Saturday, 1 December 2012

Hello from Coquette Point,

Today we welcomed in the first day of summer under a refreshing tropical shower. This washed the dust from the leaves in the rainforest and when only yesterday the leaves were all droopy today they are stretching their shining clean surfaces to the sun. What a difference a shower of rain makes after a month of dry weather.

In the rainforest the thick early morning air is humming with a chorus of coos from the pied imperial pigeons. They stir from sleep as the sun's first rays reach them and the cooing, fluttering and whooshing of their wings rises to a crescendo as the pigeons greet the new day.
Suddenly it's time to preen and in the nesting area the canopy of the trees starts to vibrate with movement and sound as the pied imperial pigeons preform their morning ablutions.
Ahhh...  a good scratch behind the ear.
Clean under the left wing then under the right.
Not a feather is left untended.
Another chorus of coos signal they are 
ready to leave for a day of feasting on the fruits of the Moresby Range National Park.
A swarm of Christmas beetles have emerged and they are feasting on the lush new growth of the
rainforest canopy.
When the Christmas beetle  finish feasting they hide deep down in the foliage of the trees and sometimes congregrate in large numbers such they can completely cover the  trunks and branches of their host trees.
I found this Christmas beetle sleeping in
the heart of a Licuala palm.                                                                     
Disturbed the beetle quickly crawled to the top. 
 As the beetle approached the edge of the palm frond it started to wave small, clubbed antennae.
The Christmas beetle raised up on strong
prickly legs and stepped over the edge of the leaf and tumbled to the ground.
As the beetle tumbled to the ground
 the clubbed antenna splayed into three and when the beetle landed it quickly buried itself into the leaf -litter. I thought how strange! I found more Christmas beetles hidden in the palms and when I disturbed them they all raced to the top of the frond and tumbled to the ground.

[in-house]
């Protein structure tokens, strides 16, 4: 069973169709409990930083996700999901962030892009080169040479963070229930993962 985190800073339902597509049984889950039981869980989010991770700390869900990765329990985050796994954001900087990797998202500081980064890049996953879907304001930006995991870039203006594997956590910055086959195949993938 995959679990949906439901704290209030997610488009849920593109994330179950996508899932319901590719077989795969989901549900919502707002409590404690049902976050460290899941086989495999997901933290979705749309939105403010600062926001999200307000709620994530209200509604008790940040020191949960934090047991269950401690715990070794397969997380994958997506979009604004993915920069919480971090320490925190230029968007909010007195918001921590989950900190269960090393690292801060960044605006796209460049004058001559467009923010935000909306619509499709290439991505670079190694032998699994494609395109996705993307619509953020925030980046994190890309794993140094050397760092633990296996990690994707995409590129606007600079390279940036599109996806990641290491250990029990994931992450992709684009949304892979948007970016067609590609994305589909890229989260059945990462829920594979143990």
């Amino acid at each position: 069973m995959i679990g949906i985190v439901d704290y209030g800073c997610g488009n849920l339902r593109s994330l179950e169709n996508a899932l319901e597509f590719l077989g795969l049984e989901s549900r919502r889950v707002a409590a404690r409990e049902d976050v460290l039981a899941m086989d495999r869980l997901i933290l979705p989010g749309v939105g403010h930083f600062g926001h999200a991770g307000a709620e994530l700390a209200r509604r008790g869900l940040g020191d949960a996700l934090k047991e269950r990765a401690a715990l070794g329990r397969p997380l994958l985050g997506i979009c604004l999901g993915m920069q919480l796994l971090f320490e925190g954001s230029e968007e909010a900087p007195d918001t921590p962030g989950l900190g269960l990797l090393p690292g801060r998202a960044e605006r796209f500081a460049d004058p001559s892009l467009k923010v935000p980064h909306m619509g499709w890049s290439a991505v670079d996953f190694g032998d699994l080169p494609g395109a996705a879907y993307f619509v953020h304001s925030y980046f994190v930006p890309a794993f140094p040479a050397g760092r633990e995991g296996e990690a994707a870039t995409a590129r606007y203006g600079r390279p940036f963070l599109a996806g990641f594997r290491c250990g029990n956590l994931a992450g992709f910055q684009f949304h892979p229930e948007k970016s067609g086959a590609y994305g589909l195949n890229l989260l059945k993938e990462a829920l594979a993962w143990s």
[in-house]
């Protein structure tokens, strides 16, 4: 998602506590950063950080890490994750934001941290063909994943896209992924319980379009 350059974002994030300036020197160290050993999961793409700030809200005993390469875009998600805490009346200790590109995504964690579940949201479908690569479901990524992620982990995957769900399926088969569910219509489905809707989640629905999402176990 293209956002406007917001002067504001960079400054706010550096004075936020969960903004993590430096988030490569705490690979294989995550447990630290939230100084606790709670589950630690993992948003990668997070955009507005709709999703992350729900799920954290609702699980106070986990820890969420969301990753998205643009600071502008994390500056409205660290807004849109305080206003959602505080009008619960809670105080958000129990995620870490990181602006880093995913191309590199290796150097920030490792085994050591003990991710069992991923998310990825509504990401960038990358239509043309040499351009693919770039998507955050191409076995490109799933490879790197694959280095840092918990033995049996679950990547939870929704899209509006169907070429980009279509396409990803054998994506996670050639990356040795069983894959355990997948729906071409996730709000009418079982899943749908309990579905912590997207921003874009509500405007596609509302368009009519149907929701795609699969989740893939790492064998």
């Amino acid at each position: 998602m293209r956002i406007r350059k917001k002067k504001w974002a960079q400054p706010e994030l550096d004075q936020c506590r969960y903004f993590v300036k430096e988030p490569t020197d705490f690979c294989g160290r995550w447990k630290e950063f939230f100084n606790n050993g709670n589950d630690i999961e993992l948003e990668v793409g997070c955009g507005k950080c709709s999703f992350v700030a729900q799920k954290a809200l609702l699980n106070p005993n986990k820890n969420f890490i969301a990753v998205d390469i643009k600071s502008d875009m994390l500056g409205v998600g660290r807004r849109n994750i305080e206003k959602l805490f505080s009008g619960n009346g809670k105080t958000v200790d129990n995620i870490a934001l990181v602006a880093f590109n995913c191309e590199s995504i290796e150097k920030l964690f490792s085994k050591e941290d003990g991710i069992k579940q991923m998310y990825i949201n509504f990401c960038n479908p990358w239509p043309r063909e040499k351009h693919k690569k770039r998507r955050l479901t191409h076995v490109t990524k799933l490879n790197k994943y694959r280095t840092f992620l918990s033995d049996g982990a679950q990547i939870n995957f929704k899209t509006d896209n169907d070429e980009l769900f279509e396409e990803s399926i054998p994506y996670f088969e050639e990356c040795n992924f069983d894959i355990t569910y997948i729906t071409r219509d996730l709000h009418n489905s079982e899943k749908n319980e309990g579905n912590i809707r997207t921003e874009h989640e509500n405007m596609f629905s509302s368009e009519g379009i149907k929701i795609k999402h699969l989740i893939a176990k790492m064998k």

Christmas beetle larvae pupate in the ground and feed on the roots of grasses and trees.
I asked Dr Bill Farmsworth a local entomologist about this strange behaviour and he advised
that tumbling was a common defence mechanism of many insects.
However, the beetles have little defence against the sticky web of a garden orb-weaver spider.
Very early one morning, 5.30am, as the
sun cracked above the horizon, I saw a beetle fly into the clutches of garden orb-weaver's web.
Within seconds garden orb-weaver covered beetle
in a sticky gossamer shroud.                                       
The beetle was completely immobile firmly
held in spider-silk.
Only then did garden orb-weaver mount
the beetle ready for the kill.                                                                 
Garden orb-weaver's fangs descended into the   beetle to complete the kill.
 Garden orb-weaver spiders spin their web at night and remove them at the first light of morning.
In the hot summer weather spiders are very active in the rainforest and particularly my favourite
the salticidae or jumping spider. Following are the jumping spiders I saw this week.
Sensing hairs can be seen on the head and abdomen of this salticidae.
                                                                                   There are over three hundred species of salticidae in Australia.                                                                                                                                               
This salicidae is very large about 3 cm.
The cassowaries are feeding on a glut of wax jambu.
Jessie tolerates Snout for a few minutes, it is time to keep clear as she now chases him away with angry hoots.
If Biggles sees Jessie he runs and hides in the mangroves.
I think Biggles thought I could not see him
as he hid his face behind the thin trunk of a mangrove and occasionally glanced out at me.  Cassowaries are weird and marvellous ancient birds. 
I had the pleasure of helping St Rita's school teacher, April Johnson this week. April is creating a project for the children of her class to learn the craft of painting collage of rainforest scenes with bark and seeds of rainforest trees. I walked into the forest with April collecting bark from for her project. We collected bark from melaleuca, red beech, kauri pine and wattle trees.
 I hope April posts some photos of her students work.
Cheers for now,
Yvonne C.


  1. Here's some photos I took recently of a nice scarab and an unusual green moth that has a bizarre caterpillar

    1. more photos (hope you can open them)

  2. Thanks for this excellent blog Yvonne, it is a valuable account of our wonderful local environment. If only more people appreciated the natural beauty living all around us.